A. When we deal with issues that need airing, we intend to be even-handed. There’s an awful lot of certainty in the world, maybe too damn much. We can use a dose of healthy skepticism. So, ideally, where there are two or more valid positions on a given subject, we’d like to commission pieces from advocates for each of those positions, and run them in the same issue. That will help make Just Good Company "a place where great conversations happen."

Q. The Web has millions of sites. How do you propose to get noticed?
A. Good question. In fact, it is our key question. One of our friends, Alex Auerbach, a former business editor for The Los Angeles Times, puts it this way:

The major stumbling block of most Websites is they are too damn easy to create. Imagine if anyone could easily create a full-color magazine. How many of the resulting publications would be a Time or Esquire? What attracts readers, and keeps them coming back, is a richness of content, attractively presented and relevant to their interests. Even then, they have to be hammered on the head fairly regularly to remind them that it's there for them to read. Print magazines accomplish the latter by arriving in your mailbox. Online publications don't have that luxury. Finding, attracting and retaining an audience is an enormous challenge, regardless of whether the 'zine is for profit or for God.

We have an initial advantage. We start with a special community of interest, an international network of ex-Jesuits, Jesuits and millions of Jesuit alumni. If at the very beginning we can produce something intellectually exciting for them, something they cannot find anywhere else, we will have made a good start.

After that, we have to find ways of getting the word out to a wider audience. We have some preliminary ideas on how to do that, and we are also open to your suggestions. We think we can make co-op arrangements with the owners of other websites, like America magazine, for instance, and the prayer site of the Irish Jesuits, Sacred Space, at http://www.jesuit.ie/prayer/ which gets more than 6,000 hits a day. America magazine can send its readers to Just Good Company. We can send our readers to America, or to Sacred Space through what are known as “hyperlinks.” And so on, with a myriad of other Catholic and Christian sites that are out there in cyberspace. Networking is the key here, something that is done especially well on the Internet. (We hear that religion sites also do well online; they are now surpassing sites that feature pornography.) We will also seek to make a splash in the public prints, hoping that our stuff will start a buzz going among Catholics, among Christians, among anyone interested in religion and culture.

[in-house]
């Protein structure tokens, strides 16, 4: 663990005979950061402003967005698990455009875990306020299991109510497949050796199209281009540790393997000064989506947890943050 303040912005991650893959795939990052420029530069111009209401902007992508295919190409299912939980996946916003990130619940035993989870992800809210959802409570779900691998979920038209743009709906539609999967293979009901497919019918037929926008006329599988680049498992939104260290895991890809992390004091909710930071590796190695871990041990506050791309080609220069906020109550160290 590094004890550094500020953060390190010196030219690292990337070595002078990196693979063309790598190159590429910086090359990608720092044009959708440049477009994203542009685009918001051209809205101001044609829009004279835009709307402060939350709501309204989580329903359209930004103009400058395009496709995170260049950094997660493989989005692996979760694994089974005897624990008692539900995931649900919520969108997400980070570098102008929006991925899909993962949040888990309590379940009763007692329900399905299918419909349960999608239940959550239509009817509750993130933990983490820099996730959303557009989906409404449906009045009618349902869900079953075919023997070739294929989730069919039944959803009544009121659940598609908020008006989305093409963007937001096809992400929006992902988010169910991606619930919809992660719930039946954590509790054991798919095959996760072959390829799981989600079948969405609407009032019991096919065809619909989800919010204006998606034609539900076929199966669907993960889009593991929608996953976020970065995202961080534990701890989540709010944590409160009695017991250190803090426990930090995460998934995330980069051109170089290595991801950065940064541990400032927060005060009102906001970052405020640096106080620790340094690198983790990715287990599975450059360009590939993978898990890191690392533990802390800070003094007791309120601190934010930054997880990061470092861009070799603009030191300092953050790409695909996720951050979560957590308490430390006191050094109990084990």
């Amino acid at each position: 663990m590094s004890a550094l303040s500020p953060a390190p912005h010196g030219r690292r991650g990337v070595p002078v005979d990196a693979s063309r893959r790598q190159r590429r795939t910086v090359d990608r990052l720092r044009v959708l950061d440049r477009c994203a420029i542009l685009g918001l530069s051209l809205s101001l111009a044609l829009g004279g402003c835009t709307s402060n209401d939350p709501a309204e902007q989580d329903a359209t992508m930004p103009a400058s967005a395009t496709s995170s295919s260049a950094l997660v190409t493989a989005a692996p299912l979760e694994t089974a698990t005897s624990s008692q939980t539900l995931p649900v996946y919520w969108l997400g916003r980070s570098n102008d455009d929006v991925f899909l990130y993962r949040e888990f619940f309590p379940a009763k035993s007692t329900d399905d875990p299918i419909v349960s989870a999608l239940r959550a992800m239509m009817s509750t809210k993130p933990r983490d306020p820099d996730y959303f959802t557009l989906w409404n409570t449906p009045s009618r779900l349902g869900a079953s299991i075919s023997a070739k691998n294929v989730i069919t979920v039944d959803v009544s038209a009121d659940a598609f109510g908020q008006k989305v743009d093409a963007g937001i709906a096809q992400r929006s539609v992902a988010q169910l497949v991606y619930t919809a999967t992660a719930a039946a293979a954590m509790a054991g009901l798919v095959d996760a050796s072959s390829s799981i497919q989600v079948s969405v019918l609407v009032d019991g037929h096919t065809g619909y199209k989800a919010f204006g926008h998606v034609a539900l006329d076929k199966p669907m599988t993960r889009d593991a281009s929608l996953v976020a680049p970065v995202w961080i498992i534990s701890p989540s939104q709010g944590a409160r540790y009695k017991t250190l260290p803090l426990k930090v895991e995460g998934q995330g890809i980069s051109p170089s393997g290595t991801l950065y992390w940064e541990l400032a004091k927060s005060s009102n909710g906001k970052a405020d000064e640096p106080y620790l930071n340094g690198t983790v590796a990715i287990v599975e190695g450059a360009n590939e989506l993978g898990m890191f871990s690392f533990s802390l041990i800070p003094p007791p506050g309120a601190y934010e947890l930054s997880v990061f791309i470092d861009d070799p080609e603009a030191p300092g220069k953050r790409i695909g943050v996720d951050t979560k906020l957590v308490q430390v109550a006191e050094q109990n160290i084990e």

Q. Will you have a Spanish Edition?
A. We are giving this serious consideration. To do that, we’d need an infusion of some dollars, or pesos, or whatever, principally to pay translators whose native language is Spanish. Any volunteers out there? But this raises another, more radical question: if we have a Spanish edition, we should have a certain number of articles written out of Latin America and Spain. Then we would have a truly international magazine, not merely an Anglo-American magazine translated into Spanish. We have a feeling that, if this is supposed to happen, a Spanish edition will evolve.

Q. How will you know when Just Good Company is a success?
A. We aren’t looking for commercial success. We will be pleased if we can, over the next two years, attract 100,000 regular readers across a wide ecumenical and inter-faith spectrum. We have technology at hand that can tell us how many folks visit our site, and how many keep returning. This technology can even tell us how many people read each article – which is something that the best newspapers and magazines in the world cannot do. We will have other indications to measure our success. For example, letters to the editor, of which we plan to print a good many.

Q. Will you print every letter that comes in?
A. No. We have high standards, and we would like to think that getting a letter printed in Just Good Company will be something of a literary coup, a privilege, not a right. When our Letters Editor regards a letter, he or she will put a premium on clarity, verve, zest and iconoclastic wit more than perfect grammar. If letter writers don’t got good grammar, but do have good ideas, we can fix their grammar.

Q. How much will a subscription cost?
A. Nothing. The folks who inhabit cyberspace are used to getting their information free; paid online magazines usually need a subsidy to sustain them. (Slate has a Bill Gates. A confession: we’d like to find a Bill Gates.) And collecting money would not only bore us, it wouldn’t be worth our time and effort.